No matter who is in or out of power in Washington, India, Brazil or the UK, we’ll always need farmers.
In “Gulliver’s Travels,” author Jonathan Swift tried to put things in perspective: “Whoever could make two ears of corn, or two blades of grass to grow upon a spot of ground where only one grew before, would deserve better of mankind, and do more essential service to his country, than the whole race of politicians put together.”
That’s the spirit behind next week’s third annual Global Farmer to Farmer Roundtable, sponsored by Truth About Trade and Technology and coinciding with the World Food Prize in Des Moines. We’re bringing together 21 farmers from 20 countries on six continents.
The vision is to build a global network of farmers who support and will promote access to technology for all farmers, regardless of where they’re from, how much they harvest, what their governments tell them they can or cannot grow, or even the agronomic practices they use.
The goal hardly could be more important. The head of the Food and Agriculture Organization of the United Nations, Jacques Diouf, recently said that the world must double its food production by 2050.
“We are facing a challenge of enormous proportions,” he said. He called for spending $30 billion per year to achieve this goal.
There’s no guarantee that goal can be met. Farmers grow more food today than at any point in human history, but the number of malnourished people in the world actually jumped by 75 million last year. The culprit is soaring food prices: Demand is rising relative to supply.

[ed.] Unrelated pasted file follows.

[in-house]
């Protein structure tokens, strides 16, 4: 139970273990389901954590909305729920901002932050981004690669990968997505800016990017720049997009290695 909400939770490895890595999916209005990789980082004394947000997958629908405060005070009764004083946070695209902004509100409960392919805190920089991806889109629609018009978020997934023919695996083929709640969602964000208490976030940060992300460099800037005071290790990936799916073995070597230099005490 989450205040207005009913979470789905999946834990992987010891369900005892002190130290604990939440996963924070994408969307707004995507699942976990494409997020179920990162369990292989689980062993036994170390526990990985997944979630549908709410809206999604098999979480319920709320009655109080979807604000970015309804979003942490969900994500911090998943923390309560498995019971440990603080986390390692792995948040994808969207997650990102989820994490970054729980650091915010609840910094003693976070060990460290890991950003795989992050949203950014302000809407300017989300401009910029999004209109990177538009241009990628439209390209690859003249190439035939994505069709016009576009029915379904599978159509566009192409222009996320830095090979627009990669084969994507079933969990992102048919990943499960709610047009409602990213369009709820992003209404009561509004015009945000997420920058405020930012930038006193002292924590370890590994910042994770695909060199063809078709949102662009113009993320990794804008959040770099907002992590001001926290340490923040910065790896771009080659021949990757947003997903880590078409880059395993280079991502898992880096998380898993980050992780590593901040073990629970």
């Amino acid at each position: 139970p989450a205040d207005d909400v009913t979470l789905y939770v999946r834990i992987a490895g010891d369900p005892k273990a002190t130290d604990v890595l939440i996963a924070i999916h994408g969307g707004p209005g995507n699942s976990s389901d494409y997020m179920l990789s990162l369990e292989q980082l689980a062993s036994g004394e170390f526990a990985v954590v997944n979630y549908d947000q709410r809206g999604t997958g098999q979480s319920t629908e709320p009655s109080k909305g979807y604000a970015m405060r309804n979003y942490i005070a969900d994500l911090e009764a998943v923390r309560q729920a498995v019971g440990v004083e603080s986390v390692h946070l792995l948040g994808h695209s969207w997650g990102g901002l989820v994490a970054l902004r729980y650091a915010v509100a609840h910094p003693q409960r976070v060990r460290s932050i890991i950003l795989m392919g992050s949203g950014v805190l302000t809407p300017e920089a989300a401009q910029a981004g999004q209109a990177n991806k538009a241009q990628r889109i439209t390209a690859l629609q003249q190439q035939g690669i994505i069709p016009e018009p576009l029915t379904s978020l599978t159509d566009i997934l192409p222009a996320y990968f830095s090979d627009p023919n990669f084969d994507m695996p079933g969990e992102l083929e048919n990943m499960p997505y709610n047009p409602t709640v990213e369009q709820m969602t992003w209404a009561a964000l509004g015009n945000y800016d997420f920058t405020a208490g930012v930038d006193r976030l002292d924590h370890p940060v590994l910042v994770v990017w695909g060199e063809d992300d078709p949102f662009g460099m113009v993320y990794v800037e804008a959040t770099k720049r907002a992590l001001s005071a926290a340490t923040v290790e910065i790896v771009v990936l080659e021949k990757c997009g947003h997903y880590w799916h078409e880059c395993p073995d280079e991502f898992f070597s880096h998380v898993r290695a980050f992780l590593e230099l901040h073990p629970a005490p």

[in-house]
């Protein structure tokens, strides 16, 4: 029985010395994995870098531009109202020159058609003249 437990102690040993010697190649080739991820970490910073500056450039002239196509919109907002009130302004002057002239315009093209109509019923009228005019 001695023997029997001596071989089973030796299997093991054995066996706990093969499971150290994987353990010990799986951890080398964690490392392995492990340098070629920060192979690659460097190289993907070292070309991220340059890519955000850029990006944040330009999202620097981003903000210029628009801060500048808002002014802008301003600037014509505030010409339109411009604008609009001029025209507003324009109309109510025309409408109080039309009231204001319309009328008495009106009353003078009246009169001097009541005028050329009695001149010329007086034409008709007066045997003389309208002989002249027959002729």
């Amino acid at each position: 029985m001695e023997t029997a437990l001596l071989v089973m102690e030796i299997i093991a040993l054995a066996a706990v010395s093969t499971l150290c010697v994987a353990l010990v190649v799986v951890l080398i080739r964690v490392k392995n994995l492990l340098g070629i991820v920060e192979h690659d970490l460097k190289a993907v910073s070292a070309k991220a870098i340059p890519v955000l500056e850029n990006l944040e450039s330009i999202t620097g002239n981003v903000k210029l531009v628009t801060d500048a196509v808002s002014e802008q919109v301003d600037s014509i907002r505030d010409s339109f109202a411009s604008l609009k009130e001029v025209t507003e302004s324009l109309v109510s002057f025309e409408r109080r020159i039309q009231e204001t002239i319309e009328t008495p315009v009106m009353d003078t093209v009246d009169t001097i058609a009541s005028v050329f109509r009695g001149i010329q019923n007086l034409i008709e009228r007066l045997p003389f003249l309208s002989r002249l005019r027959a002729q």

The answer is to increase supply. The solutions involve a more robust trading environment, improved infrastructure, and better equipment. Fertilizer is critical, too. Says Norman Borlaug, the Nobel Peace Prize recipient and founder of the World Food Prize: “Without fertilizer, forget it. The game is over.”
The crucial element, however, may be biotechnology. Genetically modified crops are a proven method of boosting yield without requiring more land, chemicals or fuel. Very soon, GM plants may also require less water.
Yet access to it varies from place to place. The farmers that we’re hosting in Iowa next week are diverse not just in geography, but also in their ability to use biotechnology.
Enrique Duhau of Argentina runs a huge farming operation–190,000 acres of corn and soybeans. Because Argentina accepts biotechnology, the vast majority of his crops are genetically enhanced. Yet his nation’s export tariffs make it difficult to sell what he grows to foreign buyers.
“Countries should be open to foreign trade, because trade benefits all parties involved,” says Duhau. “Markets are quite closed in Argentina.”
In Romania, Valentin Petrosu doesn’t have to deal with sky-high export tariffs, but he wishes he had the same easy access to biotechnology that Duhau enjoys. A few years ago, Petrosu was allowed to plant biotech soybeans. Then his country banned them when they joined the EU, due to unfounded fears about their safety. “We had one good crop, and they took it away from us,” he complains.
The farms of Duhau and Petrosu dwarf that of Mekala Velangan Reddy of India. He farms biotech cotton on a plot of 27 acres. He praises GMOs for how they have increased his yields and income. “We save time and pesticide sprays, there is more predictability, and stability of production,” he says. “Biotech seeds can boost productivity, and improve the yields and status of India’s farmers.”
Another small-resource farmer, Alfred M. Nderitu of Kenya, dreams of using biotechnology on his farm. He recently visited South Africa, which has accepted biotech crops, and wishes his own country would pass legislation that allows farmers to take advantage of this tool of modern agriculture.
If we’re going to meet the huge challenge of doubling food production by 2050, our governments will have to enable the success of Duhau, Petrosu, Reddy, and Nderitu. These farmers come from different circumstances and face different problems, but all would benefit from policies that unleash their potential to grow as much as they can.
Unfortunately, we can’t rely on politicians to do the right thing for us. We farmers must take matters into our own hands–so that we can put food into the mouths of others.
Dean Kleckner, an Iowa farmer, chairs Truth About Trade & Technology. www.truthabouttrade.org